His perspective is decidedly not that of an insider -- what we might call an internalist Jewish historian -- who relies on Jewish communal records or self-consciously Jewish cultural expressions to tell his story. Rather, Slezkine is an externalist, and this has a number of important implications.
First, his chief interest is not in the overtly and avowedly Jewish historical personality, but in those whom Isaac Deutscher famously called "non-Jewish Jews," those hundreds of thousands who willingly surrendered a distinctive Jewish cultural idiom in favor of a more universalist political agenda or cosmopolitan social milieu. Through a mix of conceptual analysis and statistical evidence, Slezkine traces the rise and fall of these Jews, particularly intellectuals and political activists, who abandoned their Jewish origins to embrace the Soviet communist vision, only to become the chief enemies of the very system in which they had invested so much blood, sweat and faith.
To the extent that these figures were far less identifiable and visible than their Israeli and American Jewish cousins, studying them requires a fine and nuanced set of historical tools. Slezkine makes masterful use of these tools, and his treatment of the metaphorical figure of Hodel and her Russian Jewish descendants is the finest portion of the book. More ambitiously, it amounts to a kind of Jewish counterhistory in which the non-Jewish Jew stands at the center.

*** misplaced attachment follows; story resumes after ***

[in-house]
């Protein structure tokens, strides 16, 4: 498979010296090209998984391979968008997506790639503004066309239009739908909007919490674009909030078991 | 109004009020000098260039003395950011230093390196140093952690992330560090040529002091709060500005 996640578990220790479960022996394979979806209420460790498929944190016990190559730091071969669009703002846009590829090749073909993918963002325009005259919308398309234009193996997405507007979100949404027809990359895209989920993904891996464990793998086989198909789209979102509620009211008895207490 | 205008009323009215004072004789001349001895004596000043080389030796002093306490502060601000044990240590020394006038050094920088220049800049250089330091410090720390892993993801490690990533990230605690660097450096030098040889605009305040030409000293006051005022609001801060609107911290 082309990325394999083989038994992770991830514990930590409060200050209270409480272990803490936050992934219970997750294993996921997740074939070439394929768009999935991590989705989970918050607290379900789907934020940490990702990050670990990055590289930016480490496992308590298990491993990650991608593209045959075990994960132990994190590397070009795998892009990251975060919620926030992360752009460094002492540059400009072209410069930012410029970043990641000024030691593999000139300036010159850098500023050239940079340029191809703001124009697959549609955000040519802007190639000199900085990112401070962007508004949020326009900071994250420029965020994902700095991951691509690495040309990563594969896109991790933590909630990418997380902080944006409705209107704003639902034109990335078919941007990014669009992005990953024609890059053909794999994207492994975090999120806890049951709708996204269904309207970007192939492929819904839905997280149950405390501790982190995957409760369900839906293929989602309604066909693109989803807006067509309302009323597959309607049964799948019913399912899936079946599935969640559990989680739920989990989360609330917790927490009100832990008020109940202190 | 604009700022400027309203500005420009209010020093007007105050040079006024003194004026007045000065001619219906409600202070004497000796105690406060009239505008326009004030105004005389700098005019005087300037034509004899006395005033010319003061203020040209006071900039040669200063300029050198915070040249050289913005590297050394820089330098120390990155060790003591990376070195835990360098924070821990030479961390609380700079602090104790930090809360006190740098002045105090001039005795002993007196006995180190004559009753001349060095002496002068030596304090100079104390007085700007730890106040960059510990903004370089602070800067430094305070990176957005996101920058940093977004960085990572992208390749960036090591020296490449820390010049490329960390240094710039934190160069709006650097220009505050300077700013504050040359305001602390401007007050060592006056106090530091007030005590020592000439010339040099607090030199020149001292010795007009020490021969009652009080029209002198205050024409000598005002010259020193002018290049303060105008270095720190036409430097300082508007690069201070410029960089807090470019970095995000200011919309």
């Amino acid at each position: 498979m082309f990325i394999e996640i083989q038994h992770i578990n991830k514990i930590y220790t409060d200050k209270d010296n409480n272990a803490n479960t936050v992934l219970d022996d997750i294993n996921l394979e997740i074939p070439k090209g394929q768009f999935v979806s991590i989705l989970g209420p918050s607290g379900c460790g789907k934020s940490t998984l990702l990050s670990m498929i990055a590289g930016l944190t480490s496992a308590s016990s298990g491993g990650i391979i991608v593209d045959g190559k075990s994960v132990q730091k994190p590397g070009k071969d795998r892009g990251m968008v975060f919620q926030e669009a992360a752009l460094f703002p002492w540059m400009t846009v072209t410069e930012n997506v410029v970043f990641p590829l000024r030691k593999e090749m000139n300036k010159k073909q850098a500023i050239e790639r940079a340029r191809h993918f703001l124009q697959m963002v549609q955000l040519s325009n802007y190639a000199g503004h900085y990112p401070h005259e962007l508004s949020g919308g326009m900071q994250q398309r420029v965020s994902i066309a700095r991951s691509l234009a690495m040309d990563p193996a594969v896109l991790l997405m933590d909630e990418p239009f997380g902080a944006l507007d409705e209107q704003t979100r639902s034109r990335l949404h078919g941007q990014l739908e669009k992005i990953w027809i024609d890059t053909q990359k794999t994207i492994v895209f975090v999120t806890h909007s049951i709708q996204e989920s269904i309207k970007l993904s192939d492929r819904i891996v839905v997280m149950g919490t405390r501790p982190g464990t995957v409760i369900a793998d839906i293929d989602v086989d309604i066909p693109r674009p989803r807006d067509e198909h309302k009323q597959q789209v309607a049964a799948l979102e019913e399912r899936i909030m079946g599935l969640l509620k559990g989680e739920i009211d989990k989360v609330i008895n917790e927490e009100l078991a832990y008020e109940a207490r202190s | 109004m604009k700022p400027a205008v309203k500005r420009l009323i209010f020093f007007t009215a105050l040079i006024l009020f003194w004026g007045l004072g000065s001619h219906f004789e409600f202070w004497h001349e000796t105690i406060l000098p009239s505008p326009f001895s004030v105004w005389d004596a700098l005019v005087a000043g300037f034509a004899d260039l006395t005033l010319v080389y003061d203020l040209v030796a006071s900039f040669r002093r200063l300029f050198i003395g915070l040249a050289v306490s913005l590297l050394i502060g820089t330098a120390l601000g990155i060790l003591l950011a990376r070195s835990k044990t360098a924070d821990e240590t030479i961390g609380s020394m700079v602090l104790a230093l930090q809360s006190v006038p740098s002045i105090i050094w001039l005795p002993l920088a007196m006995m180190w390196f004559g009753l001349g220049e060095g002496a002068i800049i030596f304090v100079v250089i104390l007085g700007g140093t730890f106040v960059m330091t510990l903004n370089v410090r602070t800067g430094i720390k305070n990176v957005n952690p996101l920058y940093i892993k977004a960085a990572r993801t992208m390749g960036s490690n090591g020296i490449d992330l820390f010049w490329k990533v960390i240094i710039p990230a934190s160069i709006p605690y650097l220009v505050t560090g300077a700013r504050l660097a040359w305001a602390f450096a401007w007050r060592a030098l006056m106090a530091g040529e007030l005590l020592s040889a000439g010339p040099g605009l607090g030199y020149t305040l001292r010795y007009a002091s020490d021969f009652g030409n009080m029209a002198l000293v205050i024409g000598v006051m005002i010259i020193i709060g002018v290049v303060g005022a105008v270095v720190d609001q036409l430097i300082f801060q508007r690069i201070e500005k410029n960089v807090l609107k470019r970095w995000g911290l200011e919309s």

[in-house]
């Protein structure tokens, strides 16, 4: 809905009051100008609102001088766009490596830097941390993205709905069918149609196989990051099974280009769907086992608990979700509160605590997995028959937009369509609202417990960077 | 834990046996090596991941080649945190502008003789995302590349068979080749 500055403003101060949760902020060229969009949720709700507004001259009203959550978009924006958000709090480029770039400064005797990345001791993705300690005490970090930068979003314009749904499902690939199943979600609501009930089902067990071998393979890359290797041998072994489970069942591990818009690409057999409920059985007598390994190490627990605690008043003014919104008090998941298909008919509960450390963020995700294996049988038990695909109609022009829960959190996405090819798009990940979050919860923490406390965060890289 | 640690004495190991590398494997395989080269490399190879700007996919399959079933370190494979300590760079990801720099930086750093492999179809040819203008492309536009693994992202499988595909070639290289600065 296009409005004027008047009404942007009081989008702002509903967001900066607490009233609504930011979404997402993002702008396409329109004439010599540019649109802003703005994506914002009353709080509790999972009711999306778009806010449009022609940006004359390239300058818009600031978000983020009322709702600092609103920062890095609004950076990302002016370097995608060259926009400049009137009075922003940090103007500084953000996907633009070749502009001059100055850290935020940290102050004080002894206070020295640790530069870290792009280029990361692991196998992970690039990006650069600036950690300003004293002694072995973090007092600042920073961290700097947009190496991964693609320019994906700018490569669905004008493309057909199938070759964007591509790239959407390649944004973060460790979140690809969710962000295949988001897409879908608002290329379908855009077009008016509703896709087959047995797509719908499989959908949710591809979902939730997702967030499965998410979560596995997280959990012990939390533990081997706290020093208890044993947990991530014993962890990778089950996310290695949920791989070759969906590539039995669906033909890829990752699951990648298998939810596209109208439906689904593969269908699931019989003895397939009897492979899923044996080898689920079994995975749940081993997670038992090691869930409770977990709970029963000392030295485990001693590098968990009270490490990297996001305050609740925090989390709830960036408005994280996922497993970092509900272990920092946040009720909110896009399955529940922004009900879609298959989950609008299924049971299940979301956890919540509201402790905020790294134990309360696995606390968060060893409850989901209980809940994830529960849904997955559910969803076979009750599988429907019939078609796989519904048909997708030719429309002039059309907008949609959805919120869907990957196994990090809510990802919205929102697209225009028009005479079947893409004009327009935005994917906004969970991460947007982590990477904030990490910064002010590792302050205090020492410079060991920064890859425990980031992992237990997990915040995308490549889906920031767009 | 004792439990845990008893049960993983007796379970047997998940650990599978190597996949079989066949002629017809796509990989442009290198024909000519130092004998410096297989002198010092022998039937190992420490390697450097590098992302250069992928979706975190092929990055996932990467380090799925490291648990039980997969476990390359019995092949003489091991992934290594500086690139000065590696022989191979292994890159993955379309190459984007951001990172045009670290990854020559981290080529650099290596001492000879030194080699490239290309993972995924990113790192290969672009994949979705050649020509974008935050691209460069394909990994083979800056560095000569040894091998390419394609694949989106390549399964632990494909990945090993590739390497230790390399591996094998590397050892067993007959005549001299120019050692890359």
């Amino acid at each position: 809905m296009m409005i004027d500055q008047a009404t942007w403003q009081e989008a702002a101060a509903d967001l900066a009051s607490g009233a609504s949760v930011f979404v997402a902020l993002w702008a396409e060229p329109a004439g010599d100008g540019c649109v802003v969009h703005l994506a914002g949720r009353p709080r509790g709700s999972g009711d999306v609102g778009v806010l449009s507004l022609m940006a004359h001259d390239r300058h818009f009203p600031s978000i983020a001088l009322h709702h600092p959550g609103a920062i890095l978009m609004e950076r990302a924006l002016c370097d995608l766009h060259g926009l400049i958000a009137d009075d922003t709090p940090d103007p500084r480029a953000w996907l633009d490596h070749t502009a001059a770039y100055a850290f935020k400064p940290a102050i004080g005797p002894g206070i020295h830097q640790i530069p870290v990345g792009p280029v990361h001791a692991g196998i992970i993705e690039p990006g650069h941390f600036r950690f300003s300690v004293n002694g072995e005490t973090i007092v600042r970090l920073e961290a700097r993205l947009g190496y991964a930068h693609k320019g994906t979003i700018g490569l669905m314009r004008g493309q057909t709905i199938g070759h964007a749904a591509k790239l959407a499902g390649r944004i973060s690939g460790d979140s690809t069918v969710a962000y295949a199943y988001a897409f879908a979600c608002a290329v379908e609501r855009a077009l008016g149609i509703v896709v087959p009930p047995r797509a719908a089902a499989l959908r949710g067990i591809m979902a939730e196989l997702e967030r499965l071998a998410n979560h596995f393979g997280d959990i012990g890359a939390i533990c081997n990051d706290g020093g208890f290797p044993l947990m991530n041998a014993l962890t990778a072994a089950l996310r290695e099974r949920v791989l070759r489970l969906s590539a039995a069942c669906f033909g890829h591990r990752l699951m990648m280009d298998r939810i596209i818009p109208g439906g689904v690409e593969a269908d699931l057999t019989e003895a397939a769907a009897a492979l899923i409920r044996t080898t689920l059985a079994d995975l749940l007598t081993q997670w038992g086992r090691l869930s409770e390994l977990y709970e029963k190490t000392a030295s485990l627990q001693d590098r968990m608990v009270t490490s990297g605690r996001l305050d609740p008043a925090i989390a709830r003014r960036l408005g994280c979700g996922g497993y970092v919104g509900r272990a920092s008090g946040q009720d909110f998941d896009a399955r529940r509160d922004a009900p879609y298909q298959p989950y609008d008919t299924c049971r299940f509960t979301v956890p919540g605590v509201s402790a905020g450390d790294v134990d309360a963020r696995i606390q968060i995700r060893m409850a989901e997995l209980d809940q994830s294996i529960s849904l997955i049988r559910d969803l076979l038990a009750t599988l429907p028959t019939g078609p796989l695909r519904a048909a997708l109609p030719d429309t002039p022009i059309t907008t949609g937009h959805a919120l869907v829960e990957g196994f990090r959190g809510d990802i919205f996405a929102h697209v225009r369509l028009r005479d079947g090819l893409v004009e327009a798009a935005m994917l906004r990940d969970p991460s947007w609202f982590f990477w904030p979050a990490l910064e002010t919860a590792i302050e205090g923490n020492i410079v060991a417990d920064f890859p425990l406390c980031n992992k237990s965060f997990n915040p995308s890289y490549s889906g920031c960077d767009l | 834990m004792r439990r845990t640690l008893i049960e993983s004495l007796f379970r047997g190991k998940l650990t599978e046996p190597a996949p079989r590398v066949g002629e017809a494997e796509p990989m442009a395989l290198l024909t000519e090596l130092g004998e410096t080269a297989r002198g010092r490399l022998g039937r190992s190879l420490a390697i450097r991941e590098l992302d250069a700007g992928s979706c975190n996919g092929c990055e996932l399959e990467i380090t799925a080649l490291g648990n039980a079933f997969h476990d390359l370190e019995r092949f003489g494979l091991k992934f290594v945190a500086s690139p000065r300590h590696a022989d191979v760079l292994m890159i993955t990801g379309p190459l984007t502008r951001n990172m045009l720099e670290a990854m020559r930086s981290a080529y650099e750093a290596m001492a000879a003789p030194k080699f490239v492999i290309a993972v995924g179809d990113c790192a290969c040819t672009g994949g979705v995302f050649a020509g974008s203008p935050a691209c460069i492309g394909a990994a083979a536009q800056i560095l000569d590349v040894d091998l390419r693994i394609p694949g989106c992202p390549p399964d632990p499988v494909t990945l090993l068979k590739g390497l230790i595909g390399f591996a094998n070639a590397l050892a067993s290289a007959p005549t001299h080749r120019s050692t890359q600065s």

There is a second way in which Slezkine's externalist perspective becomes clear. It is in his tendency to adopt a sweeping comparative perspective in studying Jews. Throughout the book, the Jewish experience is placed alongside and in contrast to that of many other groups, especially fellow Diaspora travelers like ethnic Chinese, Indians and Gypsies.
This tack provides him with an opportunity to make the bold equation of Jewish and modern mentioned at the outset, although, in fact, the origin of Slezkine's analytical framework lies in Greek mythology. The world used to be divided, he argues, into two distinct groups: Mercurians, who were fleet and fast-moving service nomads, and Apollonians, who were landed, rural food gatherers. Historically, Jews were the classic Mercurians -- "urban, mobile, literate, articulate, intellectually intricate, physically fastidious and occupationally flexible."